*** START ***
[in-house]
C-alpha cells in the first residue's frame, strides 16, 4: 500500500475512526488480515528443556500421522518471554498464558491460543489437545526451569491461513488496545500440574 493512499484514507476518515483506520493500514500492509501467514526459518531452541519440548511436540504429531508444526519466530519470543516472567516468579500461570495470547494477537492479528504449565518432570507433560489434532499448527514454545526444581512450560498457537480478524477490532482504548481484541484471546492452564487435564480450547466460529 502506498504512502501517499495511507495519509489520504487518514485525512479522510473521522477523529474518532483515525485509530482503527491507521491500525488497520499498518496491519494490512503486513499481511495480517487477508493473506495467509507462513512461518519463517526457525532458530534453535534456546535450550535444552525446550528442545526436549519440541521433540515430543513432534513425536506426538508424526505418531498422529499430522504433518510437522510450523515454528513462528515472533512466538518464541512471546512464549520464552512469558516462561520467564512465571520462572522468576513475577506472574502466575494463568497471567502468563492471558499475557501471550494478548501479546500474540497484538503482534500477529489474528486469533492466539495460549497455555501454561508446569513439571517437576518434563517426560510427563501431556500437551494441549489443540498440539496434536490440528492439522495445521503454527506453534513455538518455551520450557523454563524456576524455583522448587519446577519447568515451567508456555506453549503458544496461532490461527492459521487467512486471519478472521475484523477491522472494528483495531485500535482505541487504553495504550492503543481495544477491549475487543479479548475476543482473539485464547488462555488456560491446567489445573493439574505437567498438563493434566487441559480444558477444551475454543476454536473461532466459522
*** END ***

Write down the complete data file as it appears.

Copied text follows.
[in-house]
C-alpha cells in the first residue's frame, strides 16, 4: 500500500475512526488480515528443556500421522518471554498464558491460543489437545526451569491461513488496545500440574 493512499484514507476518515483506520493500514500492509501467514526459518531452541519440548511436540504429531508444526519466530519470543516472567516468579500461570495470547494477537492479528504449565518432570507433560489434532499448527514454545526444581512450560498457537480478524477490532482504548481484541484471546492452564487435564480450547466460529 502506498504512502501517499495511507495519509489520504487518514485525512479522510473521522477523529474518532483515525485509530482503527491507521491500525488497520499498518496491519494490512503486513499481511495480517487477508493473506495467509507462513512461518519463517526457525532458530534453535534456546535450550535444552525446550528442545526436549519440541521433540515430543513432534513425536506426538508424526505418531498422529499430522504433518510437522510450523515454528513462528515472533512466538518464541512471546512464549520464552512469558516462561520467564512465571520462572522468576513475577506472574502466575494463568497471567502468563492471558499475557501471550494478548501479546500474540497484538503482534500477529489474528486469533492466539495460549497455555501454561508446569513439571517437576518434563517426560510427563501431556500437551494441549489443540498440539496434536490440528492439522495445521503454527506453534513455538518455551520450557523454563524456576524455583522448587519446577519447568515451567508456555506453549503458544496461532490461527492459521487467512486471519478472521475484523477491522472494528483495531485500535482505541487504553495504550492503543481495544477491549475487543479479548475476543482473539485464547488462555488456560491446567489445573493439574505437567498438563493434566487441559480444558477444551475454543476454536473461532466459522